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by Dave Freer And Eric Flint
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From Publishers Weekly
In this SF-fantasy romp through classical myth, the authors of Rats, Bats, and Vats offer a charmingly picaresque journey that begins when an artifact of the alien Krim lands in the University of Chicago library and starts abducting people. Few of the artifact's victims return alive, and some do not return at all. Among those abducted into a Krim-twisted version of the ancient Mediterranean world are street-smart university custodian Lamont Jackson, biologist Elizabeth De Beer, paratrooper sergeant Anibal Cruz and, most crucially, mythological scholar Jerry Lukacs. Weedy and absent-minded, Lukacs is the only one who can advise the exiles on how to outwit Odysseus (who has the ethics of a junk-bond dealer) or win the good will of Medea (much maligned, but accompanied by two dragons who need a lot to eat). Assembling allies from different mythologies as they go along, the exiles must strive to undo the Krim's corruption of the Olympians before they can hope to effect a return to their own world. The novel is full of historical, mythological and folkloric erudition, as well as wit (usually laced with puns), coincidences, broadly painted characters and a vast profusion of the verbal equivalent of sight gags. Since the individual parts are sufficiently entertaining, the reader won't worry much about the whole's lack of integrity.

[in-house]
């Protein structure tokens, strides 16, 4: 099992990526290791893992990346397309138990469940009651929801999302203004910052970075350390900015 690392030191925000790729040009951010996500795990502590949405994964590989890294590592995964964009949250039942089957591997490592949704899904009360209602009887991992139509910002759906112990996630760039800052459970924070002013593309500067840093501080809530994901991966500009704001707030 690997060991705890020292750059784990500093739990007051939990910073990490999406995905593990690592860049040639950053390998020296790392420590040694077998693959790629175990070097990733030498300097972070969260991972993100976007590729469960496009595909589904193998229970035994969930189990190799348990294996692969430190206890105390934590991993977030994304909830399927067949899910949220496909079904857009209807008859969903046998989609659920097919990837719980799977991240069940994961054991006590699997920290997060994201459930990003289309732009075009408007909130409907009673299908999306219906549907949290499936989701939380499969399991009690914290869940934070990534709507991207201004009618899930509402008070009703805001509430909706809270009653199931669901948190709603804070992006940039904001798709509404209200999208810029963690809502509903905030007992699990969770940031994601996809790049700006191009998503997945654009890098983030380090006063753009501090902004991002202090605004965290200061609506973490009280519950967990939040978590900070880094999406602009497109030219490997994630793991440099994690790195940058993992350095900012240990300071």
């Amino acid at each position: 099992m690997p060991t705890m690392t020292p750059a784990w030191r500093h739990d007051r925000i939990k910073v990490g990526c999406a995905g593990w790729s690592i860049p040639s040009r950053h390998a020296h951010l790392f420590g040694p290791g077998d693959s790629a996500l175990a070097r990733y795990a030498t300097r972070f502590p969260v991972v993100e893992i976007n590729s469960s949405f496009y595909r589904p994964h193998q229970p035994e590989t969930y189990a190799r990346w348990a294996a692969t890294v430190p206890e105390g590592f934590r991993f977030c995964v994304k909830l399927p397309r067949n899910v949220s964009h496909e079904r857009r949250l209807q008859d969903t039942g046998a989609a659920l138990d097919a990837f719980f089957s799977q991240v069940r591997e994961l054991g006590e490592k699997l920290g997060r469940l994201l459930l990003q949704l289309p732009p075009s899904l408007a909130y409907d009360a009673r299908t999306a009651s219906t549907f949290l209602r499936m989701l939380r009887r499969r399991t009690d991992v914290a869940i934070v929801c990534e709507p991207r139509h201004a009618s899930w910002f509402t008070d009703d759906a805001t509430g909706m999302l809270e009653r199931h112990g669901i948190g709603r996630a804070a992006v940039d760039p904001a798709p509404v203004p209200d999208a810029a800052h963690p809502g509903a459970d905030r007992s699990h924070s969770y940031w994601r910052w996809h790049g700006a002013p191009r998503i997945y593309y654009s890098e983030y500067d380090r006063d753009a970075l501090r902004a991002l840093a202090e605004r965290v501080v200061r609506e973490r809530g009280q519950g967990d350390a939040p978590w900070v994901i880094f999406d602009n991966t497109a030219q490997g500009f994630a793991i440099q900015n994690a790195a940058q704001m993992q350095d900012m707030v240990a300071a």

Copyright 2001 Cahners Business Information, Inc.
From Library Journal
When a mysterious black pyramid from outer space crash-lands inside Chicago's Regenstein Library, a mythographer, a marine biologist, two soldiers, and the library's maintenance man are tagged by the U.S. to investigate the phenomenon only to find themselves in the company of Odysseus and his bewildered crew. The coauthors of Rats, Bats and Vats combine ancient history with alien encounters in a rollicking cross-genre adventure that belongs in most libraries.
Copyright 2001 Reed Business Information, Inc.
Freer and Flint's second collaboration (the first: Rats, Bats, and Vats, 2000) bridges the gap between fantasy and sf and nearly falls into the gap between the historical and the hysterical. The invasion of the alien Krim begins on the University of Chicago campus, but soon most of the principals are zapped into a Krim-manipulated version of classical Greece and ancient Egypt. The deities in the Krim's synthesis are even nastier than their models (Freer and Flint's erudition on those is formidable), and without the guidance of four-eyed mythologist Jerry Lukacs, the exiles would be doomed. As it is, they enlist allies from among the victims of divine injustice (e.g., Arachne, turned into a spider by Athena), liberate the Titan Prometheus, and organize an effort to return the gods to their ordinary vices and themselves to Earth. Chunks and even great slabs of broad humor, tossed in with total abandon, make the yarn rather resemble Flint's Philosophical Strangler [BKL Ap 15 01]. Great stuff for those who don't like things too serious. Roland Green
Copyright © American Library Association. All rights reserved
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